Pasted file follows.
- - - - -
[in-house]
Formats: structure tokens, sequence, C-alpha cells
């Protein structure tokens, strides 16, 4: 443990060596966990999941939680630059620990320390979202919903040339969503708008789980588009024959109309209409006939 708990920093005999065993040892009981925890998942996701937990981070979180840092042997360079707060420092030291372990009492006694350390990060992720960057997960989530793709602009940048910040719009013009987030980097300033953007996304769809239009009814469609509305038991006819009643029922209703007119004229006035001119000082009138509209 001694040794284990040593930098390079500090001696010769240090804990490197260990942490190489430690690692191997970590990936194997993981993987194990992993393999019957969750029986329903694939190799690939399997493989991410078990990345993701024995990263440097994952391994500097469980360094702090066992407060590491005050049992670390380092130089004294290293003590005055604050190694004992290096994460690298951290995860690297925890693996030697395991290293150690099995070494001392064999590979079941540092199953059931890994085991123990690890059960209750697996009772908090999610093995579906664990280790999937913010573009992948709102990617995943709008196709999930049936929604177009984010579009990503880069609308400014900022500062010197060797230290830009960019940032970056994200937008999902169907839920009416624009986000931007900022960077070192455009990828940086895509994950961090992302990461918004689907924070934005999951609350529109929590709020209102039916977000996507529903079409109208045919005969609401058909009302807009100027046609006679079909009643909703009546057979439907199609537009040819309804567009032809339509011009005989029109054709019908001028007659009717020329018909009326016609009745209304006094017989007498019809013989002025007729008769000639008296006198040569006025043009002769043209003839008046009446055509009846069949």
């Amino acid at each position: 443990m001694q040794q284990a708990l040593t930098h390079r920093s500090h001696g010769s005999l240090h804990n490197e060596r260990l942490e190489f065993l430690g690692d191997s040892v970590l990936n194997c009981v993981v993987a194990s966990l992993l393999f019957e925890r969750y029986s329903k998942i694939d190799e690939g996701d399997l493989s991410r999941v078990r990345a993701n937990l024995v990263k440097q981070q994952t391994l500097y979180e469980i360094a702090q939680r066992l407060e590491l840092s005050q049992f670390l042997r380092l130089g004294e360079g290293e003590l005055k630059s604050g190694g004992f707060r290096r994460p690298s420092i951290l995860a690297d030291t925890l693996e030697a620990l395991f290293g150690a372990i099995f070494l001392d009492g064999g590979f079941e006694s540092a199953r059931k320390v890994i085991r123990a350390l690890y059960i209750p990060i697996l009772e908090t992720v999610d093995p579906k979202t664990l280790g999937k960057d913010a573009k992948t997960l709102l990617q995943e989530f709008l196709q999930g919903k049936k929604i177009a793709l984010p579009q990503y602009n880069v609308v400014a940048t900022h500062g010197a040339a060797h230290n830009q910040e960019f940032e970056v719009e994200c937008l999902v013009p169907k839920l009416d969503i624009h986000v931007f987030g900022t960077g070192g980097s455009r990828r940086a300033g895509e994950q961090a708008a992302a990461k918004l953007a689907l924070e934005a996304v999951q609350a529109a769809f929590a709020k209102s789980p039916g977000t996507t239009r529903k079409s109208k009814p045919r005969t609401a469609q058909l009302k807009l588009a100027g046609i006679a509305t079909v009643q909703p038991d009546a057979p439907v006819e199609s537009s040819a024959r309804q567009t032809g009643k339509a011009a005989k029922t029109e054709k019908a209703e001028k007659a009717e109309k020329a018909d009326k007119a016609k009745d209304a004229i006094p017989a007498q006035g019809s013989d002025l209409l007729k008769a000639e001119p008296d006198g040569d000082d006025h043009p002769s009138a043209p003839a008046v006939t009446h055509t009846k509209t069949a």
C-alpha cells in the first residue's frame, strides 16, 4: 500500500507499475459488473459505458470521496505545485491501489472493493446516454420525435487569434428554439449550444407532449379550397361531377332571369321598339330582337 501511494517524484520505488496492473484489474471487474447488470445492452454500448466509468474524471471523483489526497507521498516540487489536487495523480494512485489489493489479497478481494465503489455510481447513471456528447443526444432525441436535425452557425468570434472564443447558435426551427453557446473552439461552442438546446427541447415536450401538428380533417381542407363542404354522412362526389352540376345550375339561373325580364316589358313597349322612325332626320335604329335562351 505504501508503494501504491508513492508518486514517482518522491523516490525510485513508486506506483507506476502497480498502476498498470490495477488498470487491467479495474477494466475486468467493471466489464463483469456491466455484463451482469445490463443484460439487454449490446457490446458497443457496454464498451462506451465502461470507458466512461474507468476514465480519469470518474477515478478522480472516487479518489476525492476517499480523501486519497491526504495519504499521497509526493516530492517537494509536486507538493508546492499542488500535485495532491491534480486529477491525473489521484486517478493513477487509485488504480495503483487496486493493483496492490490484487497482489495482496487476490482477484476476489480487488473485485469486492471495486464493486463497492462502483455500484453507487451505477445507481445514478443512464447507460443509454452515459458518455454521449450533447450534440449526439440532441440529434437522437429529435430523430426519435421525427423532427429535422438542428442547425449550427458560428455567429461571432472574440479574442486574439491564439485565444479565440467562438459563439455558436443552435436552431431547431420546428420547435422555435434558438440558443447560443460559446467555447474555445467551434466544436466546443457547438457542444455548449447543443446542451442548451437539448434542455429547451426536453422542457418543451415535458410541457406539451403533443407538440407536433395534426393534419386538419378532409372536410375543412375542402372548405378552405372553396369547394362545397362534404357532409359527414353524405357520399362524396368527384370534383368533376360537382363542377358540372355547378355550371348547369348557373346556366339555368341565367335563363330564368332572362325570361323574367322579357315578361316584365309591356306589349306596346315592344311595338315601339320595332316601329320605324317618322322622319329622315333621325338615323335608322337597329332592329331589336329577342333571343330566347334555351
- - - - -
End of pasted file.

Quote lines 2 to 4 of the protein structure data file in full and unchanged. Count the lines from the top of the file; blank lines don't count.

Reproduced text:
Formats: structure tokens, sequence, C-alpha cells
């Protein structure tokens, strides 16, 4: 443990060596966990999941939680630059620990320390979202919903040339969503708008789980588009024959109309209409006939 708990920093005999065993040892009981925890998942996701937990981070979180840092042997360079707060420092030291372990009492006694350390990060992720960057997960989530793709602009940048910040719009013009987030980097300033953007996304769809239009009814469609509305038991006819009643029922209703007119004229006035001119000082009138509209 001694040794284990040593930098390079500090001696010769240090804990490197260990942490190489430690690692191997970590990936194997993981993987194990992993393999019957969750029986329903694939190799690939399997493989991410078990990345993701024995990263440097994952391994500097469980360094702090066992407060590491005050049992670390380092130089004294290293003590005055604050190694004992290096994460690298951290995860690297925890693996030697395991290293150690099995070494001392064999590979079941540092199953059931890994085991123990690890059960209750697996009772908090999610093995579906664990280790999937913010573009992948709102990617995943709008196709999930049936929604177009984010579009990503880069609308400014900022500062010197060797230290830009960019940032970056994200937008999902169907839920009416624009986000931007900022960077070192455009990828940086895509994950961090992302990461918004689907924070934005999951609350529109929590709020209102039916977000996507529903079409109208045919005969609401058909009302807009100027046609006679079909009643909703009546057979439907199609537009040819309804567009032809339509011009005989029109054709019908001028007659009717020329018909009326016609009745209304006094017989007498019809013989002025007729008769000639008296006198040569006025043009002769043209003839008046009446055509009846069949």
């Amino acid at each position: 443990m001694q040794q284990a708990l040593t930098h390079r920093s500090h001696g010769s005999l240090h804990n490197e060596r260990l942490e190489f065993l430690g690692d191997s040892v970590l990936n194997c009981v993981v993987a194990s966990l992993l393999f019957e925890r969750y029986s329903k998942i694939d190799e690939g996701d399997l493989s991410r999941v078990r990345a993701n937990l024995v990263k440097q981070q994952t391994l500097y979180e469980i360094a702090q939680r066992l407060e590491l840092s005050q049992f670390l042997r380092l130089g004294e360079g290293e003590l005055k630059s604050g190694g004992f707060r290096r994460p690298s420092i951290l995860a690297d030291t925890l693996e030697a620990l395991f290293g150690a372990i099995f070494l001392d009492g064999g590979f079941e006694s540092a199953r059931k320390v890994i085991r123990a350390l690890y059960i209750p990060i697996l009772e908090t992720v999610d093995p579906k979202t664990l280790g999937k960057d913010a573009k992948t997960l709102l990617q995943e989530f709008l196709q999930g919903k049936k929604i177009a793709l984010p579009q990503y602009n880069v609308v400014a940048t900022h500062g010197a040339a060797h230290n830009q910040e960019f940032e970056v719009e994200c937008l999902v013009p169907k839920l009416d969503i624009h986000v931007f987030g900022t960077g070192g980097s455009r990828r940086a300033g895509e994950q961090a708008a992302a990461k918004l953007a689907l924070e934005a996304v999951q609350a529109a769809f929590a709020k209102s789980p039916g977000t996507t239009r529903k079409s109208k009814p045919r005969t609401a469609q058909l009302k807009l588009a100027g046609i006679a509305t079909v009643q909703p038991d009546a057979p439907v006819e199609s537009s040819a024959r309804q567009t032809g009643k339509a011009a005989k029922t029109e054709k019908a209703e001028k007659a009717e109309k020329a018909d009326k007119a016609k009745d209304a004229i006094p017989a007498q006035g019809s013989d002025l209409l007729k008769a000639e001119p008296d006198g040569d000082d006025h043009p002769s009138a043209p003839a008046v006939t009446h055509t009846k509209t069949a």